By next school year there will be 168 portables in the Lake Washington School District. That’s equal to the classroom space in seven elementary schools.

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AS the mayors of the three cities served by the Lake Washington School District, we’ve seen firsthand how our area’s growth is affecting our local schools. Our school district currently has 27,830 students and has experienced seven straight years of enrollment increases. We are now one of the fastest-growing school districts in the state and leapfrogged from sixth largest to fourth largest just this year.

To put things in context, Seattle has 53,317 students enrolled this year. Spokane has 30,436, Tacoma has 29,307. And our neighbors Bellevue and Issaquah have 20,038 and 19,959, respectively.

With all this growth and more on the horizon, it’s time to address the overcrowding in our schools by voting “yes” on the April 26 school bond, a common-sense proposal that prioritizes our schools’ most urgent needs while maintaining the current tax rate.

Most schools have more students than available classrooms. This is preventing our children from getting the best education possible. Classes and small-group instruction are being held in places not designed for instruction. And there are a growing number of portable buildings, which are not a long-term solution. By next school year, there will be 168 portables districtwide. That’s equal to the classroom space in seven elementary schools.

After two bond propositions failed in 2014, the Lake Washington School District conducted extensive community input to help address the school district’s very real facility needs. An important part of this process was the formation of a 63-member task force of parents and community members, which spent nearly a year exploring long-term solutions to enrollment growth. This bond proposal is based on their recommendations to build new schools and update and expand some aging schools — all using cost-effective design principles.

The cost-effective design principles recommended by the task force and adopted by the district to ensure the projects are as cost-effective as possible without sacrificing quality or square footage per student include:

• Stacking buildings to eliminate or minimize one-story designs

• Efficient and simple designs built in a compact manner that utilize easy-to-maintain systems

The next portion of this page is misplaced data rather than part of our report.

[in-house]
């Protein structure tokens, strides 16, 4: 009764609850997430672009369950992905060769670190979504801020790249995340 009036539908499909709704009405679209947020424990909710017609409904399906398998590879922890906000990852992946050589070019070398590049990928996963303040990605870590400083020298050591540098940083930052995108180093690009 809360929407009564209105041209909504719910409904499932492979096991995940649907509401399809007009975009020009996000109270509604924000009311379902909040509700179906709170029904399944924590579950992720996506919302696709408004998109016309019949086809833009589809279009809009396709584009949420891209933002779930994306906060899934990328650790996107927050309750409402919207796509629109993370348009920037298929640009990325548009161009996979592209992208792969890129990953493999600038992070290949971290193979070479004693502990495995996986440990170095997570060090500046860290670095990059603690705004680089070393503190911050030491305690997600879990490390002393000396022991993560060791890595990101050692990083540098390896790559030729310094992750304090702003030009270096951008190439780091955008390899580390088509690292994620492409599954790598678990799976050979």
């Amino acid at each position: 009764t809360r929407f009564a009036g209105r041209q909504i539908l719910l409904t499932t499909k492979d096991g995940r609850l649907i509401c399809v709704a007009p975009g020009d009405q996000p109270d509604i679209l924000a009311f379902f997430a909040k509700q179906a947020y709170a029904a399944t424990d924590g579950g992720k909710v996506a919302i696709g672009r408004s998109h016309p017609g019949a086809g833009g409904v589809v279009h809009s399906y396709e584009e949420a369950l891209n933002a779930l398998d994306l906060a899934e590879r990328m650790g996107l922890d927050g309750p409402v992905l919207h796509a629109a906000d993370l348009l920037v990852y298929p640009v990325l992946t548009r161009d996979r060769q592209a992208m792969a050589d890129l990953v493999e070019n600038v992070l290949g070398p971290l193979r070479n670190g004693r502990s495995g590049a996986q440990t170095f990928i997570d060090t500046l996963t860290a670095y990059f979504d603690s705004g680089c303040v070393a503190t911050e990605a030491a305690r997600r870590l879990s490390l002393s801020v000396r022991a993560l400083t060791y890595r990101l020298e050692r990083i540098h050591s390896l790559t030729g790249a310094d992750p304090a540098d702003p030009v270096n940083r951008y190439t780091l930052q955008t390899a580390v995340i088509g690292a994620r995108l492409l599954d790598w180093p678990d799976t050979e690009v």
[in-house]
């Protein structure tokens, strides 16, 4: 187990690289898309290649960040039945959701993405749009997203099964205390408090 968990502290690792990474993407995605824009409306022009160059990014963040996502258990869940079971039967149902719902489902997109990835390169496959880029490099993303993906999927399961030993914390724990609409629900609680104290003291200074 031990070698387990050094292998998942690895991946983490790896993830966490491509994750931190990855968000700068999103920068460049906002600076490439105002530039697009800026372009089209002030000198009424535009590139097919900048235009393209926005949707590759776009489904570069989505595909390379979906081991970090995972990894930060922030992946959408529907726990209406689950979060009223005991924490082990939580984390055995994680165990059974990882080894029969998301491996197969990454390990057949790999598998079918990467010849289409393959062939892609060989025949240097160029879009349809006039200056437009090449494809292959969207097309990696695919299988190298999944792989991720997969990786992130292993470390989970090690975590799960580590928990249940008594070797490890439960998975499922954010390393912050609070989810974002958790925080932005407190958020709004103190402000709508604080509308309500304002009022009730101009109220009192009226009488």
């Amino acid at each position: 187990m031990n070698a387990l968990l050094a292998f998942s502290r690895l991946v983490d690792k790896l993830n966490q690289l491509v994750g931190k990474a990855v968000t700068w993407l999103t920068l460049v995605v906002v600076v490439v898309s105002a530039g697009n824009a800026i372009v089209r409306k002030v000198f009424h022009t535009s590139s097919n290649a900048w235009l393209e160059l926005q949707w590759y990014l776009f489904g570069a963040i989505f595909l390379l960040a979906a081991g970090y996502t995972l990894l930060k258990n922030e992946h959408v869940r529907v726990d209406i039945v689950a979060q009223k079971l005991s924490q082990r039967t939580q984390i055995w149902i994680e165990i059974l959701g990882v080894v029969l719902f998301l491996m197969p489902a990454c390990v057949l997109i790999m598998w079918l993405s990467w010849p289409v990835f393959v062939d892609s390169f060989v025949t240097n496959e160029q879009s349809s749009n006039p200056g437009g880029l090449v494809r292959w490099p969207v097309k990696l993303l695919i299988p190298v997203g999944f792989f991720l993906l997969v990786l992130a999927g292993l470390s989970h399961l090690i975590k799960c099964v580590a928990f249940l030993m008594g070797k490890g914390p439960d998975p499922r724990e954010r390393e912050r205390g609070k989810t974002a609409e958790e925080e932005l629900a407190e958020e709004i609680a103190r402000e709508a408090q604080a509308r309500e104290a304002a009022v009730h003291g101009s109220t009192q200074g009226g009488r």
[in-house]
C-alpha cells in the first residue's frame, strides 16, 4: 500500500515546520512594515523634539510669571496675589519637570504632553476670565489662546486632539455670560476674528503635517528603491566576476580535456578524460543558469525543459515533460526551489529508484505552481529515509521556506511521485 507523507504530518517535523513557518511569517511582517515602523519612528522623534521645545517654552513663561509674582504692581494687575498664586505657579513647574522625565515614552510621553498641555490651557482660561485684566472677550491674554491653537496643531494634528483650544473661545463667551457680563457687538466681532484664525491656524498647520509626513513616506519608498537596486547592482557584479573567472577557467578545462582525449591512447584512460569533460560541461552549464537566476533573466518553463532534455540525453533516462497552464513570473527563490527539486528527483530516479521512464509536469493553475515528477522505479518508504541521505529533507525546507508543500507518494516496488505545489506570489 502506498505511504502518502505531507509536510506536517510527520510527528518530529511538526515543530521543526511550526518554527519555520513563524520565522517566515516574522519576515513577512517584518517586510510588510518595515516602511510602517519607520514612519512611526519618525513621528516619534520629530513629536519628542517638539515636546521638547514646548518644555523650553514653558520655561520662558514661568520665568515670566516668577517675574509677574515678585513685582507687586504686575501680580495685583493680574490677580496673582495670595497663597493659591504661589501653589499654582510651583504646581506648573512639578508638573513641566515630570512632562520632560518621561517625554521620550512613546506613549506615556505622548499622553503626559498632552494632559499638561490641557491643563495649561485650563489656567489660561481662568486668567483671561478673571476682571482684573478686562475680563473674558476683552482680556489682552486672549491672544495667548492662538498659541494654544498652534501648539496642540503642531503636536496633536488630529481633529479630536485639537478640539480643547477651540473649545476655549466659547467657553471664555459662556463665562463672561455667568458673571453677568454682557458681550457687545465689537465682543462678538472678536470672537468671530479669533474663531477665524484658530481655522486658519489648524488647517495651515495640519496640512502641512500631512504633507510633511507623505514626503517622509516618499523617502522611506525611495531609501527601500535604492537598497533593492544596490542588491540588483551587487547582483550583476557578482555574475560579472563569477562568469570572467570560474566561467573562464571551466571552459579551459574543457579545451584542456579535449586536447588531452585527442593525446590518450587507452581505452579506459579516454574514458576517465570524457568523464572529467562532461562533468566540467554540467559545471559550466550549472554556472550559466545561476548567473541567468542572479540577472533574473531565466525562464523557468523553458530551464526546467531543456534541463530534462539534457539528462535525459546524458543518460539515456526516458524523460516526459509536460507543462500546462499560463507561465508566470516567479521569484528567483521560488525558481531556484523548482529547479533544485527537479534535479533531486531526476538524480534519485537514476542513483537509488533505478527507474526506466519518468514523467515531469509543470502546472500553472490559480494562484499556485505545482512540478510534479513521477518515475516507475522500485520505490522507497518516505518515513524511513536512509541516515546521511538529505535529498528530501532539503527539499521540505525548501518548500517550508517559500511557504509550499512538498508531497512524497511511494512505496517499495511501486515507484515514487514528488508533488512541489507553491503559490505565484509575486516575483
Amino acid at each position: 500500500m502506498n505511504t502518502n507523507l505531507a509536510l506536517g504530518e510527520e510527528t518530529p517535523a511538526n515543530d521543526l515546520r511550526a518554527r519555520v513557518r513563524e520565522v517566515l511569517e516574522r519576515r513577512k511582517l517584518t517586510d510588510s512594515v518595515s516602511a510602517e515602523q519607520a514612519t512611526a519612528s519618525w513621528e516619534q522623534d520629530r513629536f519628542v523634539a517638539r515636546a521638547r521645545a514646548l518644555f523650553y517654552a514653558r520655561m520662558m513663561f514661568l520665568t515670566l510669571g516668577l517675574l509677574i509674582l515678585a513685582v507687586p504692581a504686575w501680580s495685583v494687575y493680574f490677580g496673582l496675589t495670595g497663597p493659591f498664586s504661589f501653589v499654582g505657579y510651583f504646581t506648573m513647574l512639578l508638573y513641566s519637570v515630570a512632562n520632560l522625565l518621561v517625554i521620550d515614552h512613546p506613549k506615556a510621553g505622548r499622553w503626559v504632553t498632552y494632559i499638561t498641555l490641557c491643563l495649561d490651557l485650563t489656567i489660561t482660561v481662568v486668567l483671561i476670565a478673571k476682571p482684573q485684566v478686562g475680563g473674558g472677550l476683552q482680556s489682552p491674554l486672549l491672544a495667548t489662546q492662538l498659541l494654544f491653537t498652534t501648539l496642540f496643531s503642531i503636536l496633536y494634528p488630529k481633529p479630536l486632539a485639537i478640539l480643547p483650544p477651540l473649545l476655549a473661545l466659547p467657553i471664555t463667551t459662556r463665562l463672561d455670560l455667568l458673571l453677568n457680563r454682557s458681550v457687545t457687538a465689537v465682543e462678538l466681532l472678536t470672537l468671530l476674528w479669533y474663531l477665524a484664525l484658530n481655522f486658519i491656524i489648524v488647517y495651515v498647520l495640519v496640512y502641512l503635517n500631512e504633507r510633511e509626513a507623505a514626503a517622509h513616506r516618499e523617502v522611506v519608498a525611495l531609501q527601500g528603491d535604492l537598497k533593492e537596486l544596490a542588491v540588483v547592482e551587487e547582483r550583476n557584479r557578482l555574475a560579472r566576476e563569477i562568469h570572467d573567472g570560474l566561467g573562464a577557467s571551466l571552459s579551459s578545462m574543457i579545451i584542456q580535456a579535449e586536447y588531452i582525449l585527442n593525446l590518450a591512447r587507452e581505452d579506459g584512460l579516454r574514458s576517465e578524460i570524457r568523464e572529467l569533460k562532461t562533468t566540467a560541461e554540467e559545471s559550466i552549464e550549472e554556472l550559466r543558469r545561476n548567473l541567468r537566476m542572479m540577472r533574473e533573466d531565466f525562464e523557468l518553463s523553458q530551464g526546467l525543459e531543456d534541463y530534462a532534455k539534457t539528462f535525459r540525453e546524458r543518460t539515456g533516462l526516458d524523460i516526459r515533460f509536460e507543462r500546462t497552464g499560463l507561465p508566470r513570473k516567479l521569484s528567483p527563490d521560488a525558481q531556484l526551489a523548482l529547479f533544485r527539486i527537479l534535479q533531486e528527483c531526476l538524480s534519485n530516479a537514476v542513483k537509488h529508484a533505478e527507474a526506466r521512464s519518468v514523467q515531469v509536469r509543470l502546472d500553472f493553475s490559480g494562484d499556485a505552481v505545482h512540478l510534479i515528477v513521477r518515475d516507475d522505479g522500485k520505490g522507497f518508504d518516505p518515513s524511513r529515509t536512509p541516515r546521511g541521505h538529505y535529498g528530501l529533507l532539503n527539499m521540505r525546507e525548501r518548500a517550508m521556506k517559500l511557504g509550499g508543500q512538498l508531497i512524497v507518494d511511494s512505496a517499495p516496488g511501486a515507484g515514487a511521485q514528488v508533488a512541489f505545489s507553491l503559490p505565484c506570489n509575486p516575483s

• Emphasis on aesthetics that are pleasing and fit neighborhood contexts, not based on design awards

• Clear standards for design teams to ensure commonality in construction documents and building and system solutions

By paying off other district bonds and levies, the school district can fund this bond proposal without raising our tax rate.”

• System of accountability for design teams with respect to district standards, short-and long-term value and educational goals

• Reusing portions of designs or design concepts across projects

The April 26 bond proposal is the first stage of a long-term funding plan to address our schools’ growth. By paying off other district bonds and levies, the school district can fund this bond proposal without raising our tax rate. And bond approval ensures that the district is eligible for state matching funds to make sure our local investment goes even further

This measure is endorsed by the League of Education Voters, Seattle-King County Association of REALTORS, the Affordable Housing Council, the Master Builders Association of King and Snohomish Counties, Lake Washington Education Association, the PTSA Council and The Seattle Times. You can see a full list of elected officials and community leaders who endorsed this measure at

We believe that the April 26 school bond measure is fundamental to maintaining the quality of life for our cities’ residents. It ensures that our children get the best education possible without raising anyone’s tax rate.

And we all know that good schools contribute to the economic vitality of the community at large.